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From the Memory Books of Josely Carvalho

School of Art and Design, Texas State University, 601 University Dr., San Marcos, TX 78666, USA
Arts 2019, 8(3), 109; https://doi.org/10.3390/arts8030109
Received: 24 July 2019 / Revised: 19 August 2019 / Accepted: 25 August 2019 / Published: 28 August 2019
(This article belongs to the Special Issue Decolonizing Contemporary Latin American Art)
In this interview, Brazilian-born multi-media artist Josely Carvalho (b. 1942) reflects back on her art making practice in the 1980s. Among the subjects that she addresses are her bi-nationalism, her use of the silkscreen process, and her association with the 1984 activist campaign Artists Call Against U.S. Intervention in Central America. She also speaks about working as a Latin American artist in New York City during this period, as well as her involvement with galleries and arts organizations such as St. Mark’s Church-in-the-Bowery, Central Hall Cooperative Gallery, and Franklin Furnace. View Full-Text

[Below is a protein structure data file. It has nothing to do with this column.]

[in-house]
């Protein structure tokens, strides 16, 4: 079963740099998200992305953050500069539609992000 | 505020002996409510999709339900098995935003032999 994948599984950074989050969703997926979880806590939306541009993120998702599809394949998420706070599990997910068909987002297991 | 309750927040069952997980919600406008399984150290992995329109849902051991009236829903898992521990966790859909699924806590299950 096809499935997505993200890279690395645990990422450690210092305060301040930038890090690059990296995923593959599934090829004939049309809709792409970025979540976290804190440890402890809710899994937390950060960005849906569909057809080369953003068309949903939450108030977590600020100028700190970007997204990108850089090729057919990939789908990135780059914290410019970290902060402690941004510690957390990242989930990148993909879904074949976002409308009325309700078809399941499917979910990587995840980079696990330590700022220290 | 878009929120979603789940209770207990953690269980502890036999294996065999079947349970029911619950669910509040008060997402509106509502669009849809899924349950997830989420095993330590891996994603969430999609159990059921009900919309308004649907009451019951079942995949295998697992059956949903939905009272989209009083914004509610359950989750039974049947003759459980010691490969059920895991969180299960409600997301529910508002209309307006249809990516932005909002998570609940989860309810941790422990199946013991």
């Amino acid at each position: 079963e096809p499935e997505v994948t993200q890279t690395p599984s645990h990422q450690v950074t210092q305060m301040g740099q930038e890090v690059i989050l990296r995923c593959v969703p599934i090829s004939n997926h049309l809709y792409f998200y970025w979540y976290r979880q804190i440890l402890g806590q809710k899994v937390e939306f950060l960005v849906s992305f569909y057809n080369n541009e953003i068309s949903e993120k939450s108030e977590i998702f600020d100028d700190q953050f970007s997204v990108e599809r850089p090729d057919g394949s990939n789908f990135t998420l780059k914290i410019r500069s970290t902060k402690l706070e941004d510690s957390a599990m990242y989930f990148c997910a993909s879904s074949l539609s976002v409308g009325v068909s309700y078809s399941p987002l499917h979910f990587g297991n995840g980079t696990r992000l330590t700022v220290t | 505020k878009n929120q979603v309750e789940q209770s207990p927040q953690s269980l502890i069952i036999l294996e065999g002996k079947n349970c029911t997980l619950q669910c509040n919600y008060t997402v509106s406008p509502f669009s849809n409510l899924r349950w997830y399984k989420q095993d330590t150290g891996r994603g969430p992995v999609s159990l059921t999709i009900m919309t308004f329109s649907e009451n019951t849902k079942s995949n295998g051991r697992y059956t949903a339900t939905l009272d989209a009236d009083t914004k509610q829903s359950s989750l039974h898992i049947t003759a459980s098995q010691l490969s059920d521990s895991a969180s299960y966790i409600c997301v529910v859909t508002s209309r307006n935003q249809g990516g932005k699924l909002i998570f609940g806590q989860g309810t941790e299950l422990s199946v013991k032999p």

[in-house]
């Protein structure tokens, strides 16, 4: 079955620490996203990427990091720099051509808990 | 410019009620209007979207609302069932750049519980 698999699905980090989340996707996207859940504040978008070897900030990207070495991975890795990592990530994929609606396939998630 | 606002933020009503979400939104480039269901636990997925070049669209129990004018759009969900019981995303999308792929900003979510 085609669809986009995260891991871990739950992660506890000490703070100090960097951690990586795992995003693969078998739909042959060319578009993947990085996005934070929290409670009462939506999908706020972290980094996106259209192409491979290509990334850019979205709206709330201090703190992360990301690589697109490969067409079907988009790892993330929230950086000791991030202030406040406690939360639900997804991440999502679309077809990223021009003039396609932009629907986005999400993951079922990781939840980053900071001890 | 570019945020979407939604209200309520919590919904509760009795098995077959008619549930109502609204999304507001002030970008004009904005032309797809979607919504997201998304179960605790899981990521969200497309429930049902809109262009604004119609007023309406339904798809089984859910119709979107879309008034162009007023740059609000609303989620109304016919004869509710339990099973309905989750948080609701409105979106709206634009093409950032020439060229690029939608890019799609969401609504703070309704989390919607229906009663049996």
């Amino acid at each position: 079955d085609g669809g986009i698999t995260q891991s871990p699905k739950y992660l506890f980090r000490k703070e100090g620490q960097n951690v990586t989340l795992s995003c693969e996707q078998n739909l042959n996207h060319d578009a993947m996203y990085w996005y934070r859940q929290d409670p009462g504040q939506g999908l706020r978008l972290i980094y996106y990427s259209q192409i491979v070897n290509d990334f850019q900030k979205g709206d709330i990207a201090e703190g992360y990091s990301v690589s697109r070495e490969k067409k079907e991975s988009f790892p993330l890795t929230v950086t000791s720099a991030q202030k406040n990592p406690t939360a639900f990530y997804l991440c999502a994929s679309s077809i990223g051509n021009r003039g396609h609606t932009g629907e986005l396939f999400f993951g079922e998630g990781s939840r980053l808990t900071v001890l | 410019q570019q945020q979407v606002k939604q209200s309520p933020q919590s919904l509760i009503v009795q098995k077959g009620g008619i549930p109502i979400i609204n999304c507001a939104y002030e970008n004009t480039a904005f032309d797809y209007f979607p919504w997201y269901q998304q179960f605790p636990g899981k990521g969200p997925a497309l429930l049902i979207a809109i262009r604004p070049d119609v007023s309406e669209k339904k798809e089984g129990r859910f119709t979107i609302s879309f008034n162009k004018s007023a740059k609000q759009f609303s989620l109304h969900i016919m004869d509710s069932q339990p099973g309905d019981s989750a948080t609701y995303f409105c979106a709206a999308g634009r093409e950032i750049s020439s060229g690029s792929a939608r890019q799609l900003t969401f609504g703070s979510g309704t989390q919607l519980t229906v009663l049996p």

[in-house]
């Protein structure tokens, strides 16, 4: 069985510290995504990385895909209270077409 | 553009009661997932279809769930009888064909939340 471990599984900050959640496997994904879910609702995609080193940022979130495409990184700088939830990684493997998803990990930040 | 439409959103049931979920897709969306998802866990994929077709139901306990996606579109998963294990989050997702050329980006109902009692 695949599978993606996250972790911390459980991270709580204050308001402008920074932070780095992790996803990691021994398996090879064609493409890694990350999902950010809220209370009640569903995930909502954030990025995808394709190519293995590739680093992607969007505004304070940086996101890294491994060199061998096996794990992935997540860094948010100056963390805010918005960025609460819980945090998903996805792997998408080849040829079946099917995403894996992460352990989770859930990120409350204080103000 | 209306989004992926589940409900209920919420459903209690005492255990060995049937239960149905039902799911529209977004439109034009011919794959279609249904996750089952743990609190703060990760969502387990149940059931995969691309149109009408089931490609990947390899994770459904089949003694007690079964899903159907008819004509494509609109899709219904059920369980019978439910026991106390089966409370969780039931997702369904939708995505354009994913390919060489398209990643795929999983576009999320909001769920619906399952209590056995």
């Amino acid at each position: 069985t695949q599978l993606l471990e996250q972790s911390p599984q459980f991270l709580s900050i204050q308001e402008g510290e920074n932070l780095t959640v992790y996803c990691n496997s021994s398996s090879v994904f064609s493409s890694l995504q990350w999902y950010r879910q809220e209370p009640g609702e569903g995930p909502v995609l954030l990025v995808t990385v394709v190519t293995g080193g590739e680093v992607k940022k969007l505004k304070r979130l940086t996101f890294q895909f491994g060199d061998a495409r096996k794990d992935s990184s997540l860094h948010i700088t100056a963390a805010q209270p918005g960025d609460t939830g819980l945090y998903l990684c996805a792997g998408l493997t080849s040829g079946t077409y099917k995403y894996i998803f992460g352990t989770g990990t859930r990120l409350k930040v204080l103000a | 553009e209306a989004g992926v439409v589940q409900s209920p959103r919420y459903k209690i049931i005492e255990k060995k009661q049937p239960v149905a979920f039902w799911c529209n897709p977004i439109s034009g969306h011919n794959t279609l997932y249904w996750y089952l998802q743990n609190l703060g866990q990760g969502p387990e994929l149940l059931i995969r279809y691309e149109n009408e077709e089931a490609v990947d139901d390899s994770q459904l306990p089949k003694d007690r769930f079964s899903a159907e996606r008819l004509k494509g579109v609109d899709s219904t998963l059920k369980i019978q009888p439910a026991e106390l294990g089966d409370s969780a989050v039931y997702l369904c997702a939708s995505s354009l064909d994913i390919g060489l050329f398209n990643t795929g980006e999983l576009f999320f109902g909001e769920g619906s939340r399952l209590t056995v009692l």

Keywords: Josely Carvalho; art; Brazil; activism; silkscreen; mail art; Artists Call; St. Mark’s Church; Central Hall; Franklin Furnace Josely Carvalho; art; Brazil; activism; silkscreen; mail art; Artists Call; St. Mark’s Church; Central Hall; Franklin Furnace
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Duganne, E. From the Memory Books of Josely Carvalho. Arts 2019, 8, 109.

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